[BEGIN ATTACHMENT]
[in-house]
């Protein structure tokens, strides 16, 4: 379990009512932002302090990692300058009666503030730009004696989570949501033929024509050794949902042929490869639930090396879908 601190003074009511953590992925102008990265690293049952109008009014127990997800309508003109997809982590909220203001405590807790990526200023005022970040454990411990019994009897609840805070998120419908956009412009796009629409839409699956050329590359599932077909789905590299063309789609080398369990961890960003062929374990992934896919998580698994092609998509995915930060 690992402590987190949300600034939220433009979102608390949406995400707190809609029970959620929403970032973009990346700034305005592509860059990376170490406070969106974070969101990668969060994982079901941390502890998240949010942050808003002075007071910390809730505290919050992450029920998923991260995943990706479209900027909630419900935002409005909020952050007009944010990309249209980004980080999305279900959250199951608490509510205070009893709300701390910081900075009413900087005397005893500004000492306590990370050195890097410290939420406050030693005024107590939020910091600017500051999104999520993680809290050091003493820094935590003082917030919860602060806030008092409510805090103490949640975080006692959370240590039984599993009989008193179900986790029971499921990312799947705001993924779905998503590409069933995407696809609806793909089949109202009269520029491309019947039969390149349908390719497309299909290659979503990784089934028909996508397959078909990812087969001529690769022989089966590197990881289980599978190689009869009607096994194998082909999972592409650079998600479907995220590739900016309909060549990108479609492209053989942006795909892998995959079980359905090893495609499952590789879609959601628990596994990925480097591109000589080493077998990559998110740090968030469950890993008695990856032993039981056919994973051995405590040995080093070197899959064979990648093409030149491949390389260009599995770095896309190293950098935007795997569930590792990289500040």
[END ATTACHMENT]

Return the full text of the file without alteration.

[in-house]
């Protein structure tokens, strides 16, 4: 379990009512932002302090990692300058009666503030730009004696989570949501033929024509050794949902042929490869639930090396879908 601190003074009511953590992925102008990265690293049952109008009014127990997800309508003109997809982590909220203001405590807790990526200023005022970040454990411990019994009897609840805070998120419908956009412009796009629409839409699956050329590359599932077909789905590299063309789609080398369990961890960003062929374990992934896919998580698994092609998509995915930060 690992402590987190949300600034939220433009979102608390949406995400707190809609029970959620929403970032973009990346700034305005592509860059990376170490406070969106974070969101990668969060994982079901941390502890998240949010942050808003002075007071910390809730505290919050992450029920998923991260995943990706479209900027909630419900935002409005909020952050007009944010990309249209980004980080999305279900959250199951608490509510205070009893709300701390910081900075009413900087005397005893500004000492306590990370050195890097410290939420406050030693005024107590939020910091600017500051999104999520993680809290050091003493820094935590003082917030919860602060806030008092409510805090103490949640975080006692959370240590039984599993009989008193179900986790029971499921990312799947705001993924779905998503590409069933995407696809609806793909089949109202009269520029491309019947039969390149349908390719497309299909290659979503990784089934028909996508397959078909990812087969001529690769022989089966590197990881289980599978190689009869009607096994194998082909999972592409650079998600479907995220590739900016309909060549990108479609492209053989942006795909892998995959079980359905090893495609499952590789879609959601628990596994990925480097591109000589080493077998990559998110740090968030469950890993008695990856032993039981056919994973051995405590040995080093070197899959064979990648093409030149491949390389260009599995770095896309190293950098935007795997569930590792990289500040």